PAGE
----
Did you know that one of the forefront engraving artists in México was born in Mérida? Gabriel Vicente Gahona, “Picheta”, is a Yucatecan who was born in 1828, and became involved in this field before José Guadalupe Posadas, famous for his Day of the Dead “catrinas”.

Vicente Gahona was the founder of the first engraving teaching academy, promoter of the arts in Yucatán, as well as mayor of Mérida.

Innovator in both technique and materials by doing engravings in local “zapote” tree wood, Gabriel was one of the first cartoonists to use a pseudonym for his work, “Picheta”, taken from the character “Pichet” (pitcher) in a novel by French writer Eugene Sue.

If the nickname sounds familiar, it’s because there is a space next to Palacio del Gobierno, facing the north side of the Plaza Grande, called Pasaje Picheta. It was so named in 1993 as homage to Gabriel. Today this space has a selection of crafts stores, and you can listen to trova musicians in the evening while enjoying a coffee or a meal. But most important is to notice Picheta’s murals on the walls, which depict life in a Mérida of long ago.

In 1847, Picheta was the founder of the magazine “Don Bullebulle” which harhly criticized the social customs of the day. He was author of more than 86 caricatures carved in wood where he displayed scenes of everyday life with irony, humor, and fantasy, in a realistic and representative style, which effectively made him a critical, social, and political commentator of the time.

Some of the elements we can see in his works are carriages, scenes from the Caste War, and characters from the Yucatecan bourgeois; he even did a caricature of himself with an exaggerated nose. Some of his most famous engravings include “Don Escribano”, ”Perder por el pico”, ”La nariz de Picheta”, ”Ingeniosa invención para conservar entre los esposos el amor que se profesan”, ”Portada de la Revista D. Bullebulle”, ”¿La Paz o la Guerra? ”, among others.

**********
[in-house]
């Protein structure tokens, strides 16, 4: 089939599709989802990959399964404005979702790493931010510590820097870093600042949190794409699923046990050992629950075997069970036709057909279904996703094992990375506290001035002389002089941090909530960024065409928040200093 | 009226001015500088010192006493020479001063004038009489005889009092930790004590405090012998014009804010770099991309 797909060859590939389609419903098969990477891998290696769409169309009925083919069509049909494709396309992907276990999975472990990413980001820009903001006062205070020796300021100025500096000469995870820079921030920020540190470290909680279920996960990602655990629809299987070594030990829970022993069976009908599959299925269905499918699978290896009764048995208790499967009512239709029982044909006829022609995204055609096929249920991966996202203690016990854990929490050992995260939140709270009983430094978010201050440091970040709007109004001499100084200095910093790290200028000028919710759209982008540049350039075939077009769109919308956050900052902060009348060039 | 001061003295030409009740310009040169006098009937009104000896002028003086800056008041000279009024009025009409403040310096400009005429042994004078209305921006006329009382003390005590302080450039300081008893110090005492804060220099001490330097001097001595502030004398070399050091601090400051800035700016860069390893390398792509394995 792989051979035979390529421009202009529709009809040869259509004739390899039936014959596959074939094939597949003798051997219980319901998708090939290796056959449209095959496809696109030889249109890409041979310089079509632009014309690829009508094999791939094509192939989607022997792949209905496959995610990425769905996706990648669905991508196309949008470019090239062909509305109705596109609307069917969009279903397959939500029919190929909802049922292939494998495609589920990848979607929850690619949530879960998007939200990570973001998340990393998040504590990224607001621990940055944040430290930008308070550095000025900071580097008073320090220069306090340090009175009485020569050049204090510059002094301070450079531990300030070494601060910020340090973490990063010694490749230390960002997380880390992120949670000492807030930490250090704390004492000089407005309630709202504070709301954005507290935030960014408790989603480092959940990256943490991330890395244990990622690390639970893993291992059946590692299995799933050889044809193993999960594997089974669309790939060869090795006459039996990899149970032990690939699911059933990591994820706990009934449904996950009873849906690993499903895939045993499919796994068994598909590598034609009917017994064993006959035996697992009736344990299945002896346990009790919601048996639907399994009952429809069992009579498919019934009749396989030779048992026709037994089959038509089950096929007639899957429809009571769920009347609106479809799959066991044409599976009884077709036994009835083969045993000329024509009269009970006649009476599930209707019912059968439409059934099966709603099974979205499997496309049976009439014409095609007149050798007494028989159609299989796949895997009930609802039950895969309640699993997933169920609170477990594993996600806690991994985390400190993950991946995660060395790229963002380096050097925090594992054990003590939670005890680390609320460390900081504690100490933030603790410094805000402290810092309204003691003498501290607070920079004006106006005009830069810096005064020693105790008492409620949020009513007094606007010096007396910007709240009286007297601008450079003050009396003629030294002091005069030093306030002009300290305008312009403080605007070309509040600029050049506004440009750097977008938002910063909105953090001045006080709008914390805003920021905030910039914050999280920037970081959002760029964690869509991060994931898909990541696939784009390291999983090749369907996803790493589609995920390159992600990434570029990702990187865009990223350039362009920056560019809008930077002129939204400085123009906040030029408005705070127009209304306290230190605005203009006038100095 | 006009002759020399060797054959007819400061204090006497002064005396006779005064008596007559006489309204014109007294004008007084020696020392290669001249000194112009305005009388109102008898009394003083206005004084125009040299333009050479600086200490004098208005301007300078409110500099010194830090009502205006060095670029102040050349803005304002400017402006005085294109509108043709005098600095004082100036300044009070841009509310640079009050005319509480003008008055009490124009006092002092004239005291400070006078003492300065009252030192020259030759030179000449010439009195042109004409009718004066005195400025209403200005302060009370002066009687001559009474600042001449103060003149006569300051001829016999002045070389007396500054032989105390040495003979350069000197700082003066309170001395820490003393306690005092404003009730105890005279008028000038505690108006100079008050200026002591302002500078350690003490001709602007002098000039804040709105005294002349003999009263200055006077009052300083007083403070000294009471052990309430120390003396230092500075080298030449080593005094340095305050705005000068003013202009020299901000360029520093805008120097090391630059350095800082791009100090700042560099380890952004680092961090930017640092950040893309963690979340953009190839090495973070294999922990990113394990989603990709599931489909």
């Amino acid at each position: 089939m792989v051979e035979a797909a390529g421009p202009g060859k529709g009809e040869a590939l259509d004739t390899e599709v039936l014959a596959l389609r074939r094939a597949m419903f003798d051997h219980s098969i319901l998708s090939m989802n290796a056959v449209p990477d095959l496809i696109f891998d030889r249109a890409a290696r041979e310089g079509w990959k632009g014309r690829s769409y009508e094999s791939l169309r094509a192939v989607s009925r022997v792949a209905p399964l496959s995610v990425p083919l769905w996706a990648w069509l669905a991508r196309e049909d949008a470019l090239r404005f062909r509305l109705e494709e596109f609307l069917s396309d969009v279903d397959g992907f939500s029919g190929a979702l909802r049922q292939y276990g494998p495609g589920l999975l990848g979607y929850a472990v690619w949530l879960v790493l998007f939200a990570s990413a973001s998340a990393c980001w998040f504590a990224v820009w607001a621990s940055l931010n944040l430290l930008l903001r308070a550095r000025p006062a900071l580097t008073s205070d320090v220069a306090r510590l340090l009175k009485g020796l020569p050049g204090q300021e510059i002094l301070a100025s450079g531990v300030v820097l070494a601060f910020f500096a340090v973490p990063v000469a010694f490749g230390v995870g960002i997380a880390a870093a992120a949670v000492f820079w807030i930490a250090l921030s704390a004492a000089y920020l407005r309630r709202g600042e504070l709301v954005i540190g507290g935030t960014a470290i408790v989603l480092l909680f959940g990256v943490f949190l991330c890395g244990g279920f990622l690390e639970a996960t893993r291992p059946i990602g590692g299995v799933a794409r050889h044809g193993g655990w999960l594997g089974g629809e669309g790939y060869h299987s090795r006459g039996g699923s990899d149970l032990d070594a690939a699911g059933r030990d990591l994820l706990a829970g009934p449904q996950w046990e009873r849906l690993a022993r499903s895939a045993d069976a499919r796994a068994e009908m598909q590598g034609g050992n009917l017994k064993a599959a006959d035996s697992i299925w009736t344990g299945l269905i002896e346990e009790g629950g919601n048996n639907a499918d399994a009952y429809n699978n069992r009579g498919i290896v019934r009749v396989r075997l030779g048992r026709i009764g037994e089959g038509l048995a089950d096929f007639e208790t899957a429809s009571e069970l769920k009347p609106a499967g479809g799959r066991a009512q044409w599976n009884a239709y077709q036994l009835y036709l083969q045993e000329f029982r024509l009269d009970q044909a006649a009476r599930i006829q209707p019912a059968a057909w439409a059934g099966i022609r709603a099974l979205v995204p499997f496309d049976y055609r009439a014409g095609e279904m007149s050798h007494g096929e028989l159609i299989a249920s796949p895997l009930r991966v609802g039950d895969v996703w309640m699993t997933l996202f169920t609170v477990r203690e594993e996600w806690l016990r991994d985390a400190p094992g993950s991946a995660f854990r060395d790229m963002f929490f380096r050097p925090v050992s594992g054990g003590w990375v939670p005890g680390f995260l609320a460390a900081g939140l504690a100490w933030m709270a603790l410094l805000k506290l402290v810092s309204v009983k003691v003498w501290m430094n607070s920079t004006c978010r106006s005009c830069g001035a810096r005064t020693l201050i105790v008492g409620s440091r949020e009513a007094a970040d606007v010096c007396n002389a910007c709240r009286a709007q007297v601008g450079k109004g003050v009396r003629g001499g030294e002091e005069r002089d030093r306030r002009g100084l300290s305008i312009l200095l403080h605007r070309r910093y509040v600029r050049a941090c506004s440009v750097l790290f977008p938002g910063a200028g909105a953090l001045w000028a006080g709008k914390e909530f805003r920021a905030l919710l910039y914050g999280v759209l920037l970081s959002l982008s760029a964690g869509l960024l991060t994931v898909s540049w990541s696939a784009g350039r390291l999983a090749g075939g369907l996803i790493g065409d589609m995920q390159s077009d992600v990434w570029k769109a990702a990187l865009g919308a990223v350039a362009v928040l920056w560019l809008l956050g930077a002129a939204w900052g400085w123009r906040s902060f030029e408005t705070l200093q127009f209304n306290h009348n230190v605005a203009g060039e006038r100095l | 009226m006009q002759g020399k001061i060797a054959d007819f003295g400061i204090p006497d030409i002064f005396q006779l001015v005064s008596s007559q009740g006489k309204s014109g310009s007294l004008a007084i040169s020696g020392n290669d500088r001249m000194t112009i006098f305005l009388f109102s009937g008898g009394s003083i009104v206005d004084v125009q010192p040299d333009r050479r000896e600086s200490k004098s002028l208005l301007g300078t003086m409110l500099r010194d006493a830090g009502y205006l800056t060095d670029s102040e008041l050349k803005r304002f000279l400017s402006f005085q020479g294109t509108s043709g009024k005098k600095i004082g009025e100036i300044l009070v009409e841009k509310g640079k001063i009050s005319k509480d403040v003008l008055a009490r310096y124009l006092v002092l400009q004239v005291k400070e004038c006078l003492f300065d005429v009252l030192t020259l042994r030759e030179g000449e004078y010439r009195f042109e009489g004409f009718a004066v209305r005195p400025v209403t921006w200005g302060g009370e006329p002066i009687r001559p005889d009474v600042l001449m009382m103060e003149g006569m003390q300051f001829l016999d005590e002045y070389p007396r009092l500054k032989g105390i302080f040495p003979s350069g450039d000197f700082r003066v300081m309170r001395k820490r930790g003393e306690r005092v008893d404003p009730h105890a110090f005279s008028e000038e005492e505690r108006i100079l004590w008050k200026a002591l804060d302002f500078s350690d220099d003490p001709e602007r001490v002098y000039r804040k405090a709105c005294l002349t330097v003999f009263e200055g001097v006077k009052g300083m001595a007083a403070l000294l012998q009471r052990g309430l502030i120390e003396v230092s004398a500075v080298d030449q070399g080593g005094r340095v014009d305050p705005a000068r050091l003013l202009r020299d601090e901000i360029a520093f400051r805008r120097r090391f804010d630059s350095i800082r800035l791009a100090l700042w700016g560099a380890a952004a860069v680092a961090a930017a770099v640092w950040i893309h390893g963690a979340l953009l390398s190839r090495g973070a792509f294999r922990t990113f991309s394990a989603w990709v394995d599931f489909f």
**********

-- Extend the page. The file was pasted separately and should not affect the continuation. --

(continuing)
He also illustrated the novel “El banquero de cera” (the wax banker), he produced various lithographs, and he worked on stage sets for a theatrical play. He ended his years working for a compnay which made corn mills, pioneering the first factory in the city.

He died in 1899 and his works were largely forgotten until in 1938 his family donated to the now Museo Regional de Antropología de Yucatán (Palacio Cantón on Paseo de Montejo x Calle 43) some of the wood he used for his engravings. Some of his works and his lithographic press are on display at the Pinacoteca del Estado de Yucatán “Juan Gamboa Guzmán” museum (Calle 59 x 58 y 60, Centro), and there is a permanent collection of 15 of his works at the Museo de la Ciudad (Calle 56 x 65 y 65A, Centro). The gallery of the Centro Estatal de Bellas Artes de Mérida (Av. Itzáez 86 B x 65) carries his name. Various biographies have been written about this author with a tremendous legacy in the engraving and caricature arts.

By Violeta H. Cantarell 

With information from Conaculta


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